Get out of the death business


Facing a massive and costly prison overcrowding problem, Pennsylvania has reached the point where the right moral course — ending capital punishment — coincides more than ever with the need to get the state’s fiscal house in order.

Space is so tight in the prisons that 2,000 inmates are being shipped to other states. Meanwhile, the state Corrections Department is seeking an 8.5 percent boost in its new budget — driving the annual cost to warehouse convicts to $1.9 billion. That equals seven percent of all state spending.

So the abolition of the death penalty proposed this month by state Sen. Daylin Leach (D., Montgomery) represents an effort, in part, to help reduce prison costs.

Leach says the state could save hundreds of millions of dollars by eliminating the death penalty. The savings would come by ending the lengthy and costly legal expense surrounding death-penalty appeals that clog the system.
The state would also save the extra cost of maintaining a death row whose population now stands at 220. That would free up high-security space for other convicts.

The dollars-and-cents argument against the death penalty is secondary, of course, to the risk of sentencing an innocent person to death row as has happened in six cases in Pennsylvania and 139 nationwide. Fortunately, those inmates were exonerated by new evidence but the risk remains of executing an innocent person.

It’s also well-documented that poor and minority murder defendants are more likely to face the death penalty. That’s due to the unequal access to an effective legal defense, as well as suspected racial bias in the courts.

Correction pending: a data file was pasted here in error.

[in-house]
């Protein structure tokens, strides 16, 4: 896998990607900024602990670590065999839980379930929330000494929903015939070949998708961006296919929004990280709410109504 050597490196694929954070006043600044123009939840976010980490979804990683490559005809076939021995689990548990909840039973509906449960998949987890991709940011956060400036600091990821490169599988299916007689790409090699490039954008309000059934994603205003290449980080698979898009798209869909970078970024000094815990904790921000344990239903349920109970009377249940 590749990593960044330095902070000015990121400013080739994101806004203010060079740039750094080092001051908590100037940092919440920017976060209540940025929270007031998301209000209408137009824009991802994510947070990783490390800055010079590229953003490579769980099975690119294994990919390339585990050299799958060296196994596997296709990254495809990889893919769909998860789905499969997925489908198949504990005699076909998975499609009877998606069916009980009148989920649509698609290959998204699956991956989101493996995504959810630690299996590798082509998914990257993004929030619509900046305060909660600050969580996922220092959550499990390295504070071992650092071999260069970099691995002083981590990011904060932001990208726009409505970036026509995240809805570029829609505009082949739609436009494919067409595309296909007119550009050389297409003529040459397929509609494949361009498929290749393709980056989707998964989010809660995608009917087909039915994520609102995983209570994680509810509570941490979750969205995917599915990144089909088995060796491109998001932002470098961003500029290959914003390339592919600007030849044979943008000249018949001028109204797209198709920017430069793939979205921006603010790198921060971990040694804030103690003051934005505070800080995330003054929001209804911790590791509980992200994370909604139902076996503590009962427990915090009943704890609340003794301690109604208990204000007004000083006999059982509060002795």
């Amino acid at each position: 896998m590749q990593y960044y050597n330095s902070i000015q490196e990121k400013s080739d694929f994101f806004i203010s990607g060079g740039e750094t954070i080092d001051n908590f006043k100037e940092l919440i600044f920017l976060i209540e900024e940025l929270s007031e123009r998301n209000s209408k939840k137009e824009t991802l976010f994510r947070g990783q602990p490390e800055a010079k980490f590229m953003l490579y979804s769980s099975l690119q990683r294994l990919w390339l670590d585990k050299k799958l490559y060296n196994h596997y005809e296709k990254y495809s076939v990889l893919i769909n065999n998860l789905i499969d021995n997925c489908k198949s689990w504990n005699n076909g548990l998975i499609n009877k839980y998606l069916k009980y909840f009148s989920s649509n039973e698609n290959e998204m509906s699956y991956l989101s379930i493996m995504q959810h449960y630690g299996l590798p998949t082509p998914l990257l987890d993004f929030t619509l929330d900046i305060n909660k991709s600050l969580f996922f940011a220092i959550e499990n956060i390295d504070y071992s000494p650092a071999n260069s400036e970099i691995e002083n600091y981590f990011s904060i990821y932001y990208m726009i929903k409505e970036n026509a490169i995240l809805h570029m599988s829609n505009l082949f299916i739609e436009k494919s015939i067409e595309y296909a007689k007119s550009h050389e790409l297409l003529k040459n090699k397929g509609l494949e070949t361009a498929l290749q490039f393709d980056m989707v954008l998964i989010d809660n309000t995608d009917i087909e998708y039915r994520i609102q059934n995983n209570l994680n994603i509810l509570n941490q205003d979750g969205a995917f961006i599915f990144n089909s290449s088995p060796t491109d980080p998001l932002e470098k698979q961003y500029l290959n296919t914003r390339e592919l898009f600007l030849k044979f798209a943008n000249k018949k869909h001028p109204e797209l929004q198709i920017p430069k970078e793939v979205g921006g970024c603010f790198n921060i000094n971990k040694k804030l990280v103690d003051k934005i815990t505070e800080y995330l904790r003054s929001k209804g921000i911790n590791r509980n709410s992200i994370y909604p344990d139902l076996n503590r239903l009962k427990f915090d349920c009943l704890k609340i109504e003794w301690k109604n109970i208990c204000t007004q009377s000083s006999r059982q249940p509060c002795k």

A useful step toward scrapping the flawed capital punishment system would be to impose a moratorium on executions, as proposed under other legislation stalled in the General Assembly.

Despite the known failings of capital punishment and dwindling public support, influential state Senate Republicans like judiciary committee chair Stewart Greenleaf (R., Bucks) believe the state isn’t ready to outlaw executions. But the same might have been said a few years ago of New York and New Mexico, states that followed New Jersey’s 2007 lead to ban executions.

New Jersey hadn’t executed anyone in decades, so the death penalty in that state served no plausible deterrent to murder. The same could be said of Pennsylvania’s death row, where only so-called volunteers who halted their appeals have been executed in recent times. The most recent occurred more than 10 years ago with the death of torture-killer Gary R. Heidnik.

A ban on capital punishment apparently would have to await Gov. Rendell’s departure from office, since the former district attorney vows to veto any plan. Nor is there any assurance of support from any of the contenders to replace Rendell.

But the state’s prisons crisis is not going away any time soon, just as more death-row inmates are sure to be exonerated over time. That should make the costly and flawed system of capital punishment repugnant to more and more Americans.

Eventually, elected officials in Harrisburg will have to lead on this issue — or at least get out of the way.